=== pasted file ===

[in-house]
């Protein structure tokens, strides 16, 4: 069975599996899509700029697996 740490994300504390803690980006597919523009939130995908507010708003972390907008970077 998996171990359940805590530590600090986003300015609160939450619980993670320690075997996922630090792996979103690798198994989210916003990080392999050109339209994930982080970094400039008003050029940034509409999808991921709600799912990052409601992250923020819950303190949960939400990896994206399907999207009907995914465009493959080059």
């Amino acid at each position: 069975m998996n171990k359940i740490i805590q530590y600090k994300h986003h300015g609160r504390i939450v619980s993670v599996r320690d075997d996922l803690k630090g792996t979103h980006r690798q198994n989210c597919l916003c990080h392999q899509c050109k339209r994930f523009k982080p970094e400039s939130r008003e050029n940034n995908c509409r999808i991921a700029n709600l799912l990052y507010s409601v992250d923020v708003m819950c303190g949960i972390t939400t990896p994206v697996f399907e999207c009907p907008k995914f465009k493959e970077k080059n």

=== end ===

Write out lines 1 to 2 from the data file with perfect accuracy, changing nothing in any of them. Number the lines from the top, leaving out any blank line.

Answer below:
[in-house]
């Protein structure tokens, strides 16, 4: 069975599996899509700029697996 740490994300504390803690980006597919523009939130995908507010708003972390907008970077 998996171990359940805590530590600090986003300015609160939450619980993670320690075997996922630090792996979103690798198994989210916003990080392999050109339209994930982080970094400039008003050029940034509409999808991921709600799912990052409601992250923020819950303190949960939400990896994206399907999207009907995914465009493959080059």